Wednesday, 4 January 2012

No child left in the cold this winter

This winter many families living in poverty are struggling with increased pressures on their household budgets. One of the biggest financial strains they are facing is the rising cost of energy bills. New evidence from Save the Children in the attached report shows that across the UK, children’s well-being and health is being put at risk by rapidly rising energy prices.

Our latest survey found that 45% of parents living in severe poverty are considering cutting back on food in order to pay their energy bills this winter. Almost a third of all parents on the lowest incomes said they won’t be able to afford their winter energy bills even if they cut back on other essentials.

These findings are especially worrying in the context of increasing evidence which shows the negative impact of cold homes on children and especially the poorest children. Homes that are under-heated have a negative impact on the health of children and on the mental health and well-being of adolescents.

According to our survey, 54% of parents on the lowest incomes are worried that their children’s health will suffer because their house will be too cold this winter. The indirect consequences are also significant and relate primarily to lower educational attainment and resilience.

It is crucial, therefore, that action is taken by both the energy companies and the government to reduce the risk of fuel poverty amongst low income families and alleviate the impact of rising energy costs. In our new campaign, No child left in the cold this winter, we’re calling for:
  • The ‘big six’ energy companies to ensure all families eligible for Cold Weather Payments receive the Warm Home Discount. (According to our calculations, in year one of the scheme the maximum number of families in this group that will be helped is 25,000, leaving at least 775,000 without the Warm Home Discount.)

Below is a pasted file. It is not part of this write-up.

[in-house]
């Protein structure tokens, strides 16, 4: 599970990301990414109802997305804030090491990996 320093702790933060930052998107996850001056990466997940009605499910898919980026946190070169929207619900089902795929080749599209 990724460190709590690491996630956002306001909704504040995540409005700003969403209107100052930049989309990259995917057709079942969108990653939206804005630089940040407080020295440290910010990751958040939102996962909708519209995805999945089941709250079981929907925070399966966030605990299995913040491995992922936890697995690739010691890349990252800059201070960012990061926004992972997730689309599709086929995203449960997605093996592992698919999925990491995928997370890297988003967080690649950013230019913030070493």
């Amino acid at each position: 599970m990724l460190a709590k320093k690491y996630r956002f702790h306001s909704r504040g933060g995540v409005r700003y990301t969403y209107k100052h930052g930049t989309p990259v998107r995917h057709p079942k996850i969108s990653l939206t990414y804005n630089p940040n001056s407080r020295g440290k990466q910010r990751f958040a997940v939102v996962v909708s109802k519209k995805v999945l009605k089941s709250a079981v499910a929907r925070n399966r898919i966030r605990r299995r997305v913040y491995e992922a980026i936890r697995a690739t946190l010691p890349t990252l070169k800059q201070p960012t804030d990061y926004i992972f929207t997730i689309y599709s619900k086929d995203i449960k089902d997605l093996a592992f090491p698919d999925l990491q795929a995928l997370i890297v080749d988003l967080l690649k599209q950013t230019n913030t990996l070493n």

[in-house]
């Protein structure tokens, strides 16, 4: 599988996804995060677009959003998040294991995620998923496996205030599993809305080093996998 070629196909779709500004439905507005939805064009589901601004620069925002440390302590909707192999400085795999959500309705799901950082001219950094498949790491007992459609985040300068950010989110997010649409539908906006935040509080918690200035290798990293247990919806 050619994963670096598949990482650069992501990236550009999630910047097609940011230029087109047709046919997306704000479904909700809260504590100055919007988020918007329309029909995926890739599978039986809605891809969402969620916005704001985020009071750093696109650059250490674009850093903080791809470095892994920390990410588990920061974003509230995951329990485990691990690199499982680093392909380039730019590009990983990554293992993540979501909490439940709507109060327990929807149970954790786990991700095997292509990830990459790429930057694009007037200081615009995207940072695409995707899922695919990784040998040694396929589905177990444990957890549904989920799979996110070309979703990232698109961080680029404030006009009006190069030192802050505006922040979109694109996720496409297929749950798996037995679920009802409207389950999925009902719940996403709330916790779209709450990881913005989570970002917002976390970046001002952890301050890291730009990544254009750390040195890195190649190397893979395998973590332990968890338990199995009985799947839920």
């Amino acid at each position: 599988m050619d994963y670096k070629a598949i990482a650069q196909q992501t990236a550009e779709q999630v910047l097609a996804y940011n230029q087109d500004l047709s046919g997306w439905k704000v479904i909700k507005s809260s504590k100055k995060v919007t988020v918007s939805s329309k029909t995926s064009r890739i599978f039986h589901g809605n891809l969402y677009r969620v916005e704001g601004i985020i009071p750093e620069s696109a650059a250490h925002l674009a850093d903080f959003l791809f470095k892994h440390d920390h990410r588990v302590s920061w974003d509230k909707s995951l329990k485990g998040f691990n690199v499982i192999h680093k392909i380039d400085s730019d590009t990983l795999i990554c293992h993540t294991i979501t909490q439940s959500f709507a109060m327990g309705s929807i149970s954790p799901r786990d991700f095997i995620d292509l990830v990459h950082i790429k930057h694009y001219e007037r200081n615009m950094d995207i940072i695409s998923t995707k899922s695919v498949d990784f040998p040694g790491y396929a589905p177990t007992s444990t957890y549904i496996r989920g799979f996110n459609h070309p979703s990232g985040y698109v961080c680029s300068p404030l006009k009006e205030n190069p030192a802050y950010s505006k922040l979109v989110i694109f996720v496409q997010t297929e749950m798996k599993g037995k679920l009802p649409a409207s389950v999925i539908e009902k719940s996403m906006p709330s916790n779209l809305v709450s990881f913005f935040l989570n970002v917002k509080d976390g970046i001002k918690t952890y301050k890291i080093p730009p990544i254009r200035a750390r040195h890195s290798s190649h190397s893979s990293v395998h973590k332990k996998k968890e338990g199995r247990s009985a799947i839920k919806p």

• All energy companies to transfer all prepayment meter customers and all customers in debt on their bills onto the cheapest tariff. 
  • The government to support and invest in energy efficient measures as a way to reduce fuel poverty for low income families 
  • The government to continue to recognise that income is crucial to its anti-poverty strategy – boosting the incomes of the poorest families results in positive outcomes across a range of agendas including fuel poverty. 

Save the Children, 1 St John's Lane, London EC1M 4AR For more information please visit


Thousands of families have missed out on a scheme to help save £120 on home heating costs because of a funding shortfall by energy companies, a charity has warned. According to Save the Children, the Government's scheme for help with bills currently reaches just 3% of families at risk of fuel poverty, because the firms have not committed enough funds this year.

Some of Britain's 800,000 poorest families qualify for a £120 fuel bill discount under the Warm Homes Discount scheme, the charity said - but a "huge" funding shortfall means only 25,000 families will get it. The charity's No Child Left In The Cold campaign is calling on energy companies and the Government to fill this funding gap and improve awareness, so all eligible families receive the discount.

Chief executive Justin Forsyth said: "It's unacceptable that 97% of the UK's poorest families who need help heating their homes this winter will get nothing because energy companies have not put up nearly enough money.

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